Perhaps the most common Title VII religious discrimination cases involve requests by employees for exemption from working on certain days of the week due to religious observations. While federal courts have generally found no blanket right not to work on these days, employers are required to provide reasonable accommodations of the employee's religious beliefs where no high burden is placed on them or their co-workers.
Last week, the First Circuit Court of Appeals concluded that an employer's response to an employee seeking exemption from Saturday work met its accommodation burden under Title VII. In Sanchez-Rodriguez v. AT&T Mobility Puerto Rico, Inc., the plaintiff was a cellular telephone salesperson for AT&T. Six years after beginning work for AT&T, the plaintiff informed the company that he had recently become a Seventh Day Adventist, and requested that he be exempted from Saturday work as prescribed under church doctrine.
AT&T responded that rotating Saturday work was an essential function of the sales job, and that exempting the plaintiff would place an unacceptable burden on his co-workers. As an alternative, the company offered two possible accommodations. First, the plaintiff was offered transfer to a non-sales job that did not involve weekend work. He rejected this alternative due to the substantial difference in pay involved. Second, AT&T offered to allow the plaintiff to seek voluntary shift swaps with his co-workers, by providing him with their work schedules, and allowing him to post requests on the company bulletin board.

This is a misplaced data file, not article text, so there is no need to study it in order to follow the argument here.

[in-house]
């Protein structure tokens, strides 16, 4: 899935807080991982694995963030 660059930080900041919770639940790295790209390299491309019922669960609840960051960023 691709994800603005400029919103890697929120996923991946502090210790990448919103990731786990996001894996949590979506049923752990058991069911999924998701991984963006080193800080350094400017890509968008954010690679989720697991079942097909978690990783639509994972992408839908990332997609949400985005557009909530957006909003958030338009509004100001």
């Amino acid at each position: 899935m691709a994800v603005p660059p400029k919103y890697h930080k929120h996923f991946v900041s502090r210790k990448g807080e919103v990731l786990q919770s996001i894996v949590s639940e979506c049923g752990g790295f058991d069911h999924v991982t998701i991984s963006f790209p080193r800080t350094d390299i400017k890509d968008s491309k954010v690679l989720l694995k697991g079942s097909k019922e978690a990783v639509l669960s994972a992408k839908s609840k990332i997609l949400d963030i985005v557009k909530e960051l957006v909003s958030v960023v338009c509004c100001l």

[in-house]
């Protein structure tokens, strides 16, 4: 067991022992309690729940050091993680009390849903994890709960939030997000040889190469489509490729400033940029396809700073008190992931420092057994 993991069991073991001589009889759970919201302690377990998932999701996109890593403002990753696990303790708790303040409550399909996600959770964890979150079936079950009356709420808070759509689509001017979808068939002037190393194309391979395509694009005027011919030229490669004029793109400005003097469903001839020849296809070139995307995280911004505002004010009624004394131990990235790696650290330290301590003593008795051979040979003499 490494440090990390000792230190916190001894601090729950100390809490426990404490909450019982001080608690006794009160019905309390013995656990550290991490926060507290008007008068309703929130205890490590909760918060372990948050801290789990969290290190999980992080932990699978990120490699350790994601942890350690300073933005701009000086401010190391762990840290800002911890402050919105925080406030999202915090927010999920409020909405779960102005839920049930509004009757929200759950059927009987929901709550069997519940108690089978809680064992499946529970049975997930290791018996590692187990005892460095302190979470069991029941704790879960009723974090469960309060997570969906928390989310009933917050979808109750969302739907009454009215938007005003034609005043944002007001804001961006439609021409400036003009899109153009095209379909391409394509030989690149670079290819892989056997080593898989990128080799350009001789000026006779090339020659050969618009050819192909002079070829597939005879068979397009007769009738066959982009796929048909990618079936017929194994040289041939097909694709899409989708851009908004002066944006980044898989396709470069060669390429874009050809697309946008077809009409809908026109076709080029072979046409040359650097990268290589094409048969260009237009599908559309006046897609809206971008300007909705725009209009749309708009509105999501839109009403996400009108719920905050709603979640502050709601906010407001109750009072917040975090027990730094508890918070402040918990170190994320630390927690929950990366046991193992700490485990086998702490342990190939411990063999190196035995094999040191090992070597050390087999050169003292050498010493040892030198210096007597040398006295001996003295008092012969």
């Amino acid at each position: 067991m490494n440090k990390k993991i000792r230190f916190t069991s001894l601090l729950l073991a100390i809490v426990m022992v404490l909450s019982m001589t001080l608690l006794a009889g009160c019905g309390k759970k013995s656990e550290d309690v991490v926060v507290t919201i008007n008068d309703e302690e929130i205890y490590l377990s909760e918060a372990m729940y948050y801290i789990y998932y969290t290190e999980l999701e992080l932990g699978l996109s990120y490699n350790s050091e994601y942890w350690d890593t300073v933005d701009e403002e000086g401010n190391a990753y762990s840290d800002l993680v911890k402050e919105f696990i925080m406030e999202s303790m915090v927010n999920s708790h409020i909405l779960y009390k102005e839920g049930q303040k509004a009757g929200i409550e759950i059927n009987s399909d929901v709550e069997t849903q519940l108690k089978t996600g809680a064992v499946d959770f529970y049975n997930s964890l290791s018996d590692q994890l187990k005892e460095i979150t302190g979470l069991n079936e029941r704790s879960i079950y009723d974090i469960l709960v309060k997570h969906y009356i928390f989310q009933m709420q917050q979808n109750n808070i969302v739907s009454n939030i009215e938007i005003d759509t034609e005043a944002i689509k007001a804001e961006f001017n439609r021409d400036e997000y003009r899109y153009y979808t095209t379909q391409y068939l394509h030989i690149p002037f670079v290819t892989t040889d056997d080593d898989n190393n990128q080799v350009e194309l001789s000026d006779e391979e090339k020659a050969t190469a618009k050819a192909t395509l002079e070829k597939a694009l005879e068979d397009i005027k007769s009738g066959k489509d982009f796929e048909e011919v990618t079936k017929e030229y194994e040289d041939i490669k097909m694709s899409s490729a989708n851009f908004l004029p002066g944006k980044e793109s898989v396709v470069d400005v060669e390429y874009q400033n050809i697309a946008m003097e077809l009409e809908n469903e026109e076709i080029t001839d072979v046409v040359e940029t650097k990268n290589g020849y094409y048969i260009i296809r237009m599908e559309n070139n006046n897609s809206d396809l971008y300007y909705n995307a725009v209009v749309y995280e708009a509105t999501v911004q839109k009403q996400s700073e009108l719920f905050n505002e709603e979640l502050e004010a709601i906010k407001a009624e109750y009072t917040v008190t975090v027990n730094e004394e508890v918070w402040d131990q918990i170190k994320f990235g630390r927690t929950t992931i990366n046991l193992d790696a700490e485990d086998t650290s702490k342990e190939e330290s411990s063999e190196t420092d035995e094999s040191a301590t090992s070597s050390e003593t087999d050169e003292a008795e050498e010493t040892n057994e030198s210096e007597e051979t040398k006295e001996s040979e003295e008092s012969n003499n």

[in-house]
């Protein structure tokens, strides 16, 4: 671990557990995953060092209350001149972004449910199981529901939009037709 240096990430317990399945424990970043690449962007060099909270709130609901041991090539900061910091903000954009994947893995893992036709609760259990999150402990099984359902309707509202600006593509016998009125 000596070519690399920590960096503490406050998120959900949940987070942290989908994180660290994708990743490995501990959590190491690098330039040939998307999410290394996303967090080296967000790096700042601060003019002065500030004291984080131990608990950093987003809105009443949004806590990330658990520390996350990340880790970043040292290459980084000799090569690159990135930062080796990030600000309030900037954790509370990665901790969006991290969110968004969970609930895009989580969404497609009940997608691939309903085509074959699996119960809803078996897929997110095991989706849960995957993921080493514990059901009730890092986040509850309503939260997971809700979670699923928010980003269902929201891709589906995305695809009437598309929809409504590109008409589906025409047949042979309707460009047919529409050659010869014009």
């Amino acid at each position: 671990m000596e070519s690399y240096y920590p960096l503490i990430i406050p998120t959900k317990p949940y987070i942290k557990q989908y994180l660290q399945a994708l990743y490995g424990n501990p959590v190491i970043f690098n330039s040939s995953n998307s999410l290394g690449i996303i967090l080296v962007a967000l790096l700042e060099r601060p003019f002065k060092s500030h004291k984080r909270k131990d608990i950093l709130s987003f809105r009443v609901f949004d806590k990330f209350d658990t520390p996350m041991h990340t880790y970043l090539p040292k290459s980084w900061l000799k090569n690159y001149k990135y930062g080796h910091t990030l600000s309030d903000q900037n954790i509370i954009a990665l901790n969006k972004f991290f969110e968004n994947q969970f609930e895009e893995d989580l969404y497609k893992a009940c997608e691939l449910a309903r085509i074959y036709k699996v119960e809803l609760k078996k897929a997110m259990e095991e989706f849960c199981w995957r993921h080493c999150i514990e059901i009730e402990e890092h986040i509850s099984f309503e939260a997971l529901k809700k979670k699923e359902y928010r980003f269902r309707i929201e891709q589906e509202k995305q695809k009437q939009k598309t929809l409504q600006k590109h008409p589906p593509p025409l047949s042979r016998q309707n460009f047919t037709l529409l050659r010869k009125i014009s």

The plaintiff resigned shortly thereafter and filed suit under Title VII. He contended that the shift swap offer was not a reasonable accommodation, because AT&T had never actually provided him with his co-workers' schedules. The First Circuit rejected this contention, affirming summary judgment for AT&T. The court stated that the combination of alternative job offer and shift swaps satisfied AT&T's accommodation obligation, even if co-worker schedules were not provided before the plaintiff resigned. The combination of these attempts, plus AT&T's refraining from taking disciplinary action during the accommodation process were enough to satisfy its legal burden.
For employees requesting regular days off from work for religious observance, allowing voluntary shift swaps while declining a blanket work exemption is a very common accommodation response. When combined with clear documentation of the employer's efforts to work with the employee requesting the accommodation, this response should be enough to meet Title VII obligations in most cases.